W2 Issues/Concerns

  • This field is for validation purposes and should be left unchanged.

Blog

Check out our weekly blog posts and see the latest news and discussions happening in the HR world of business.

In the News: DOL issues revised rules for employing independent contractors

Employers love to use independent contractors, and for good reason! You get all the benefits of an employee without having to withhold taxes or offer benefits (in most cases). However, the US Department of Labor has found that too many firms are falling into the trap of misclassifying workers as ICs when they should actually be full-time employees and has thus issued a revised fact sheet on classification under the Fair Labor Standards Act (FLSA).
According to the revised Fact Sheet 13, there are two main situations with ICs that can put companies at risk. These are:

1.When a worker has signed an agreement stating that they are an IC: According to the fact sheet, the signed agreement given to the relationship doesn’t determine employment status. Instead, the reality of the working relationship does.
2.When a worker has incorporated a business or a worker has a license from a state of local government agency: According to the DOL, despite these items, these individuals can still be full-time employees depending on the tasks being performed.

Further, the DOL notes that the time and mode of pay don’t indicate what a worker’s status is. For example, the fact sheet suggests that if an individual is economically dependent on your firm, chances are the DOL considers him/her an employee. To determine whether your worker is an IC or a full-time employee ask yourself whether: we can require an individual to work? And can we prevent someone from working?
Still not sure? The DOL fact sheet includes six economic realties factors that the Supreme Court considered “significant” when determining whether an individual is economically dependent on an employer and include the following:
1.The extent to which the worker’s services are an integral part of the employer’s business (as in, does the worker play an integral role in the business by performing the primary type of work that the employer performs for his customers or clients or does the worker perform a discrete job that is one part of the business’ overall process of production?)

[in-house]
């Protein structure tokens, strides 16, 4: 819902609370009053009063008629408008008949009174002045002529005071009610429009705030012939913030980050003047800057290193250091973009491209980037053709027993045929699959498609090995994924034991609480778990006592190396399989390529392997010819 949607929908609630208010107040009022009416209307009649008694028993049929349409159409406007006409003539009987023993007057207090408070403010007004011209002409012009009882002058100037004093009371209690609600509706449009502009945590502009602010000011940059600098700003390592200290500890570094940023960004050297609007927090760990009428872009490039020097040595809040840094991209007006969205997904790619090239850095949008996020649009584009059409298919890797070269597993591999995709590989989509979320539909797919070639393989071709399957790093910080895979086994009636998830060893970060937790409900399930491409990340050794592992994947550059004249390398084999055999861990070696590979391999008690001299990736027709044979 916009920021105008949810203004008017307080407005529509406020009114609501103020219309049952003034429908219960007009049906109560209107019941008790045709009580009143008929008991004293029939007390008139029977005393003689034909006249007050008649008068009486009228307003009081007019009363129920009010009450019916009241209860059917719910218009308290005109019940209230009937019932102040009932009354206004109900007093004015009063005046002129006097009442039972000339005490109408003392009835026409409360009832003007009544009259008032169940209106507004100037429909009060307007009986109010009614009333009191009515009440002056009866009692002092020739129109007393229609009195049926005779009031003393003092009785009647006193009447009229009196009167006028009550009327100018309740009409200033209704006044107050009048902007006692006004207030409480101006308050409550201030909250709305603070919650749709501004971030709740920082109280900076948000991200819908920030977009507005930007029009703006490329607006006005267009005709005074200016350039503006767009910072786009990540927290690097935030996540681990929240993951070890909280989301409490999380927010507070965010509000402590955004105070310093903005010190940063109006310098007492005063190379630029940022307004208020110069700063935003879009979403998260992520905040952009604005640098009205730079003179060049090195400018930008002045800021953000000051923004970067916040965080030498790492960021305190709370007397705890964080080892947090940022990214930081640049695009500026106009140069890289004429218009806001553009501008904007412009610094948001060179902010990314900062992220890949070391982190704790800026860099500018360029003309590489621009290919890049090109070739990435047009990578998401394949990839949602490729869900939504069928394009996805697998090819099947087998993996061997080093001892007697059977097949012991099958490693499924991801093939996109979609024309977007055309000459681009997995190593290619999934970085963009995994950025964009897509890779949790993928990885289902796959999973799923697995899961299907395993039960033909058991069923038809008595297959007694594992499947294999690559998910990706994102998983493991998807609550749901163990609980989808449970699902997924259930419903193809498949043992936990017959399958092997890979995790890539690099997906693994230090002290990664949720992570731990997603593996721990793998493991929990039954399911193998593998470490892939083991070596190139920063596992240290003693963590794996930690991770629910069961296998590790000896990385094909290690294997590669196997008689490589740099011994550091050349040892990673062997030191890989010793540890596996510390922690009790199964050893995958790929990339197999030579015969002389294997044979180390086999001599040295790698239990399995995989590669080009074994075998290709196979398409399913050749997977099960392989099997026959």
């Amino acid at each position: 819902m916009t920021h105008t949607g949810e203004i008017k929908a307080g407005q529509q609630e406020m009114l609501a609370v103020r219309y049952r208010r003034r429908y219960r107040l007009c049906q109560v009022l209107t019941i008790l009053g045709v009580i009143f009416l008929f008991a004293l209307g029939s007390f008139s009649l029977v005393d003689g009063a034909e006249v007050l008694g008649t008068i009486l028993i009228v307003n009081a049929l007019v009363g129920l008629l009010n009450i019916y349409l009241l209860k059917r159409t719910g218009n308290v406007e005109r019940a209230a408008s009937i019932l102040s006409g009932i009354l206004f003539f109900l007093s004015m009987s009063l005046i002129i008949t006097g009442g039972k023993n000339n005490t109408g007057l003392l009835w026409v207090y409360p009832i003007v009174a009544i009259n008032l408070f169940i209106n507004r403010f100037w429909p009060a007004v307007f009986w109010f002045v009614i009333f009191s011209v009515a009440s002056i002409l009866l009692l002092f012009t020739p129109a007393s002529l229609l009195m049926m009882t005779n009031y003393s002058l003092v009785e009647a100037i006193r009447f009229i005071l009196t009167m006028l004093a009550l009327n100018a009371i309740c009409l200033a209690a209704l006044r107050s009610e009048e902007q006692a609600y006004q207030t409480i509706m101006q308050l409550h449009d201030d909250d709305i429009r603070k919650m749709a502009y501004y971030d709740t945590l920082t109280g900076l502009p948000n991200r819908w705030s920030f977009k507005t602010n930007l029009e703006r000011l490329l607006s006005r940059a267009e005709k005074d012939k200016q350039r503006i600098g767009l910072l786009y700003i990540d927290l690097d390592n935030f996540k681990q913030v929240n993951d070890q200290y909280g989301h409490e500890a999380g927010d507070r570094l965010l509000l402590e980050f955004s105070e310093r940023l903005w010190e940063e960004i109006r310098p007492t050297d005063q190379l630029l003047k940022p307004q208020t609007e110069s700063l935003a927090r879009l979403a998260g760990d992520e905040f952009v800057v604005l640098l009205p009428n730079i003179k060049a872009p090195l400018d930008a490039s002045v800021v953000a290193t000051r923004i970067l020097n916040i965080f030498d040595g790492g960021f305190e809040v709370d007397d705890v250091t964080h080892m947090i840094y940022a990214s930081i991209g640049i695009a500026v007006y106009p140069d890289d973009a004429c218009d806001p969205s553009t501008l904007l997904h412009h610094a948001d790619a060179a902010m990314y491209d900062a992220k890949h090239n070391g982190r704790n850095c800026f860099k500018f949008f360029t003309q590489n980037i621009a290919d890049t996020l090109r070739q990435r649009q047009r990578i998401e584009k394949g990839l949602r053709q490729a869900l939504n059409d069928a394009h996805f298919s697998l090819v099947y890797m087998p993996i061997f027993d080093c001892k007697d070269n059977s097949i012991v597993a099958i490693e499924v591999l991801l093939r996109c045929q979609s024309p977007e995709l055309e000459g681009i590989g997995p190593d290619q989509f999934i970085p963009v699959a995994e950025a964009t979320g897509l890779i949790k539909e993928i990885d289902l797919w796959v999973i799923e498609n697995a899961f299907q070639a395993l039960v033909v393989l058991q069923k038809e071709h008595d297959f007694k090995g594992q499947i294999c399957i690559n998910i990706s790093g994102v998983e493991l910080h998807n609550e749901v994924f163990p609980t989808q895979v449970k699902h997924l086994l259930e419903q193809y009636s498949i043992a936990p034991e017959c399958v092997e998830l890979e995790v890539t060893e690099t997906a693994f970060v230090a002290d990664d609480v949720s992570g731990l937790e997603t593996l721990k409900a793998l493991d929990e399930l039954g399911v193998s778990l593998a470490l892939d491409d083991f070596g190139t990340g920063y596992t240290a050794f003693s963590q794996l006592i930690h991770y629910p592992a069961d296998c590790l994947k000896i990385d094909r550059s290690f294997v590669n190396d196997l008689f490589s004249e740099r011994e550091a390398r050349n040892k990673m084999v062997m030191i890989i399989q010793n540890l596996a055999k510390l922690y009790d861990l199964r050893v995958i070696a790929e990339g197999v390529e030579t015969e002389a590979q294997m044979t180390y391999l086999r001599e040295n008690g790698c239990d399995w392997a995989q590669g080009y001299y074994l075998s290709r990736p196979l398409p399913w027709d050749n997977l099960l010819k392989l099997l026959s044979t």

2.The permanency of the relationship (as in, how long has the worker worked for the same company?
3.The amount of the worker’s investment in facilities and equipment (does the worker bring his own equipment? Is he or she reimbursed for materials?)
4.The nature and degree of control by the principal (Who decides on what hours to be worked? Does the worker work for any other company(s)?)
5.The worker’s opportunities for profit and loss (Can the worker earn a profit by performing the job more efficiently or exercising managerial skill or suffer a loss of capital investment?)
6.The level of skill required in performing the job and the amount of initiative, judgment, or foresight in open market competition with others required for the success of the claimed independent enterprise.

Featured BLOGS

  • Should you offer an Employee Assistance Program (EAP)

    Now more than ever, your employees are dealing with an increased mental load. Perhaps it’s just the months of social isolation due to the quarantine, the new-found role of round-the-clock caregiver for children or elderly family members, the financial insecurity stemming from lay-offs, or simply just the uncertainty of our times (Explosions! Murder hornets! Political unrest! 2020 is bringing them all!) These increased daily stressors are bringing Employee Assistance Programs (EAPs) to the forefront as an important perk that companies should offer, both to benefit their employees and their bottom line.  So, let’s start with the basics. At baseline, an EAP

  • Outlining Business Casual for Gen Z

    In the movie “The Intern,” the staff of Anne Hathaway’s booming online fashion website are taken back by Robert De Niro’s over the top business attire. In fact, the crisply ironed handkerchief he keeps peaking just out of his pocket becomes almost a character in and of itself as he loans it out to various lovelorn 20-somethings navigating make ups, break ups, and love in general.  While most companies aren’t quite as casual as Hathaway’s fashion start-up, the reality is that expectations around business attire do differ by generation. In most offices, business casual for your more senior staff likely

Archives